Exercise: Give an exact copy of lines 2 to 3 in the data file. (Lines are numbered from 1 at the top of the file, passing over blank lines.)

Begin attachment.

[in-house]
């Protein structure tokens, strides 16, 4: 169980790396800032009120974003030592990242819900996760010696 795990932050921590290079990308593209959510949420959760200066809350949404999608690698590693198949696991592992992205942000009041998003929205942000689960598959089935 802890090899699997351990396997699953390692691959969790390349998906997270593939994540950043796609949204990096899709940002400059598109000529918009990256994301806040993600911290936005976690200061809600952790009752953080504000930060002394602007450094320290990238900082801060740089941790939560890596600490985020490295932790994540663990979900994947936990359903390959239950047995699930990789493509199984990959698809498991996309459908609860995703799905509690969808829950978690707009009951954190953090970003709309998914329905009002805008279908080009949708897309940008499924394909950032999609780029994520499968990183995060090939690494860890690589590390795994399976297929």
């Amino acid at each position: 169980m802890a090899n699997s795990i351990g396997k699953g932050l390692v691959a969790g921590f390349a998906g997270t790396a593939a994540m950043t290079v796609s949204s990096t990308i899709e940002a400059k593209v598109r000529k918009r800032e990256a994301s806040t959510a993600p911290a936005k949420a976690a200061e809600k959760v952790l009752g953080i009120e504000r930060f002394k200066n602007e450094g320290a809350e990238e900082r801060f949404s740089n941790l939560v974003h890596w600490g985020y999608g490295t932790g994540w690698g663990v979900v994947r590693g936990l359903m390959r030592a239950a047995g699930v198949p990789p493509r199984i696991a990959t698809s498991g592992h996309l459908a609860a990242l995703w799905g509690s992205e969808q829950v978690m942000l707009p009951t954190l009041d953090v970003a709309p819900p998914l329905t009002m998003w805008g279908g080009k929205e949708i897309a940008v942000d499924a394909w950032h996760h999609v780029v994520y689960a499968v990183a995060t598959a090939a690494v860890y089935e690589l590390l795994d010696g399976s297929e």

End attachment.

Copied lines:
């Protein structure tokens, strides 16, 4: 169980790396800032009120974003030592990242819900996760010696 795990932050921590290079990308593209959510949420959760200066809350949404999608690698590693198949696991592992992205942000009041998003929205942000689960598959089935 802890090899699997351990396997699953390692691959969790390349998906997270593939994540950043796609949204990096899709940002400059598109000529918009990256994301806040993600911290936005976690200061809600952790009752953080504000930060002394602007450094320290990238900082801060740089941790939560890596600490985020490295932790994540663990979900994947936990359903390959239950047995699930990789493509199984990959698809498991996309459908609860995703799905509690969808829950978690707009009951954190953090970003709309998914329905009002805008279908080009949708897309940008499924394909950032999609780029994520499968990183995060090939690494860890690589590390795994399976297929």
């Amino acid at each position: 169980m802890a090899n699997s795990i351990g396997k699953g932050l390692v691959a969790g921590f390349a998906g997270t790396a593939a994540m950043t290079v796609s949204s990096t990308i899709e940002a400059k593209v598109r000529k918009r800032e990256a994301s806040t959510a993600p911290a936005k949420a976690a200061e809600k959760v952790l009752g953080i009120e504000r930060f002394k200066n602007e450094g320290a809350e990238e900082r801060f949404s740089n941790l939560v974003h890596w600490g985020y999608g490295t932790g994540w690698g663990v979900v994947r590693g936990l359903m390959r030592a239950a047995g699930v198949p990789p493509r199984i696991a990959t698809s498991g592992h996309l459908a609860a990242l995703w799905g509690s992205e969808q829950v978690m942000l707009p009951t954190l009041d953090v970003a709309p819900p998914l329905t009002m998003w805008g279908g080009k929205e949708i897309a940008v942000d499924a394909w950032h996760h999609v780029v994520y689960a499968v990183a995060t598959a090939a690494v860890y089935e690589l590390l795994d010696g399976s297929e």